Readers of my Ticket Clippers postings will not be surprised by this latest piece of academic research. A new study by Alain Cohn, Ernst Fehr, and Michel Maréchal from the Department of Economics at the University of Zurich shows that bank employees are in principle not more dishonest than their colleagues in other industries. The findings indicate, however, that the business culture in the banking sector implicitly favors dishonest behavior.
The scientists recruited approximately 200 bank employees, 128 from a large international bank and 80 from other banks. Each person was then randomly assigned to one of two experimental conditions. In the experimental group, the participants were reminded of their occupational role and the associated behavioral norms with appropriate questions. In contrast, the subjects in the control group were reminded of their non-occupational role in their leisure time and the associated norms. Subsequently, all participants completed a task that would allow them to increase their income by up to two hundred US dollars if they behaved dishonestly. The result was that bank employees in the experimental group, where their occupational role in the banking sector was made salient, behaved significantly more dishonestly.
A very similar study was then conducted with employees from various other industries. In this case as well, either the employees’ occupational roles or those associated with leisure time were activated. Unlike the bankers, however, the employees in these other industries were not more dishonest when reminded of their occupational role. “Our results suggest that the social norms in the banking sector tend to be more lenient towards dishonest behavior and thus contribute to the reputational loss in the industry,” says Michel Maréchal, Professor for Experimental Economic Research at the University of Zurich.
Social norms that are implicitly more lenient towards dishonesty are problematic, because the people’s trust in bank employees’ behavior is of great importance for the long-term stability of the financial services industry. Alain Cohn, who recently joined the Booth School of Business at the University of Chicago as a postdoctoral scholar, suggests concrete measures that could counteract the problem: “The banks could encourage honest behavior by changing the industry’s implicit social norms. Several experts and supervisory authorities suggest, for example, that bank employees should take a professional oath, similar to the Hippocratic Oath for physicians.” If an oath like this were supported with a corresponding training program in ethics and appropriate financial incentives, this could lead bank employees to focus more strongly on the long-term, social effects of their behavior instead of concentrating on their own, short-term gains.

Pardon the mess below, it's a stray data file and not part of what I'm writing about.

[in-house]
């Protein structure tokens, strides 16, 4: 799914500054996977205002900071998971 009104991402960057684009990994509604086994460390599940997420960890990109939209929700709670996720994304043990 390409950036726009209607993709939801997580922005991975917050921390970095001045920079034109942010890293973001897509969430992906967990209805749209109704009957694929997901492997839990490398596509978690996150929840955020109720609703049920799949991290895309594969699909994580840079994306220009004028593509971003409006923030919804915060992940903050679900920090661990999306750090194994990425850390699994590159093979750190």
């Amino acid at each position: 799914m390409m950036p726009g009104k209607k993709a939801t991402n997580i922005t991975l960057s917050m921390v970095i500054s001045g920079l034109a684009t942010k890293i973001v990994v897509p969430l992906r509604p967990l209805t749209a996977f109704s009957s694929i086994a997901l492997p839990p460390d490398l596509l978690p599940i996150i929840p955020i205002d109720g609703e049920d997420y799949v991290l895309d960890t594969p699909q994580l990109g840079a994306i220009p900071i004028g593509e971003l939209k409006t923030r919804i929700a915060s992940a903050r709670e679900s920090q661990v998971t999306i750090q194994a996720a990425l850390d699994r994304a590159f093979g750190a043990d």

Trust in others’ honesty is a key component of the long-term performance of firms, industries, and even whole countries1. However, in recent years, numerous scandals involving fraud have undermined confidence in the financial industry. Contemporary commentators have attributed these scandals to the financial sector’s business culture but no scientific evidence supports this claim. Here we show that employees of a large, international bank behave, on average, honestly in a control condition. However, when their professional identity as bank employees is rendered salient, a significant proportion of them become dishonest. This effect is specific to bank employees because control experiments with employees from other industries and with students show that they do not become more dishonest when their professional identity or bank-related items are rendered salient. Our results thus suggest that the prevailing business culture in the banking industry weakens and undermines the honesty norm, implying that measures to re-establish an honest culture are very important.